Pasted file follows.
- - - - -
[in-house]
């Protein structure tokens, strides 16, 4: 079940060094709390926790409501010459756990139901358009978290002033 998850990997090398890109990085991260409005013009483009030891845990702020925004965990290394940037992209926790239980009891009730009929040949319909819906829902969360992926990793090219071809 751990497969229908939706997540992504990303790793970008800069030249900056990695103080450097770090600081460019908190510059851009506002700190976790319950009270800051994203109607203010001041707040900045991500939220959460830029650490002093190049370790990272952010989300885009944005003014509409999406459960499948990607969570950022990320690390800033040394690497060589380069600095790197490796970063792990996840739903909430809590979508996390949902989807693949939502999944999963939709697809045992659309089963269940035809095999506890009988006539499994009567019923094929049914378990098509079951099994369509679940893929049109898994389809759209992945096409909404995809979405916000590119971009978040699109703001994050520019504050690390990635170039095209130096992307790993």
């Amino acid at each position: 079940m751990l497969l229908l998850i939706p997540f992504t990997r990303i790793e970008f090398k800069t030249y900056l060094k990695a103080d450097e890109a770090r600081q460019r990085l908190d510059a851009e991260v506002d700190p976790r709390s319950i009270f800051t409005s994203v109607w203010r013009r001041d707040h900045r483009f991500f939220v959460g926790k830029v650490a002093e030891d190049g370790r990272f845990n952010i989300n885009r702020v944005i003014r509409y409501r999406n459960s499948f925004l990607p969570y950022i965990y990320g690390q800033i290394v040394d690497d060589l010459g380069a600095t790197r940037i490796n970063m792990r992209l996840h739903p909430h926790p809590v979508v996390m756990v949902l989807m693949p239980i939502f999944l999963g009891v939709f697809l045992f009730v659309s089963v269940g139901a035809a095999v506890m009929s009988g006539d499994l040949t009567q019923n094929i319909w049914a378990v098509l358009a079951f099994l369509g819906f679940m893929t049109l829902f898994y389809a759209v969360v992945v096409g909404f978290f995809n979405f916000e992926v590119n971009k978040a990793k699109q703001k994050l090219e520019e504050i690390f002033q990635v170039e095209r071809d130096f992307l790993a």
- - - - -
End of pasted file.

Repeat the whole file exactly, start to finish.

[in-house]
């Protein structure tokens, strides 16, 4: 079940060094709390926790409501010459756990139901358009978290002033 998850990997090398890109990085991260409005013009483009030891845990702020925004965990290394940037992209926790239980009891009730009929040949319909819906829902969360992926990793090219071809 751990497969229908939706997540992504990303790793970008800069030249900056990695103080450097770090600081460019908190510059851009506002700190976790319950009270800051994203109607203010001041707040900045991500939220959460830029650490002093190049370790990272952010989300885009944005003014509409999406459960499948990607969570950022990320690390800033040394690497060589380069600095790197490796970063792990996840739903909430809590979508996390949902989807693949939502999944999963939709697809045992659309089963269940035809095999506890009988006539499994009567019923094929049914378990098509079951099994369509679940893929049109898994389809759209992945096409909404995809979405916000590119971009978040699109703001994050520019504050690390990635170039095209130096992307790993």
């Amino acid at each position: 079940m751990l497969l229908l998850i939706p997540f992504t990997r990303i790793e970008f090398k800069t030249y900056l060094k990695a103080d450097e890109a770090r600081q460019r990085l908190d510059a851009e991260v506002d700190p976790r709390s319950i009270f800051t409005s994203v109607w203010r013009r001041d707040h900045r483009f991500f939220v959460g926790k830029v650490a002093e030891d190049g370790r990272f845990n952010i989300n885009r702020v944005i003014r509409y409501r999406n459960s499948f925004l990607p969570y950022i965990y990320g690390q800033i290394v040394d690497d060589l010459g380069a600095t790197r940037i490796n970063m792990r992209l996840h739903p909430h926790p809590v979508v996390m756990v949902l989807m693949p239980i939502f999944l999963g009891v939709f697809l045992f009730v659309s089963v269940g139901a035809a095999v506890m009929s009988g006539d499994l040949t009567q019923n094929i319909w049914a378990v098509l358009a079951f099994l369509g819906f679940m893929t049109l829902f898994y389809a759209v969360v992945v096409g909404f978290f995809n979405f916000e992926v590119n971009k978040a990793k699109q703001k994050l090219e520019e504050i690390f002033q990635v170039e095209r071809d130096f992307l790993a």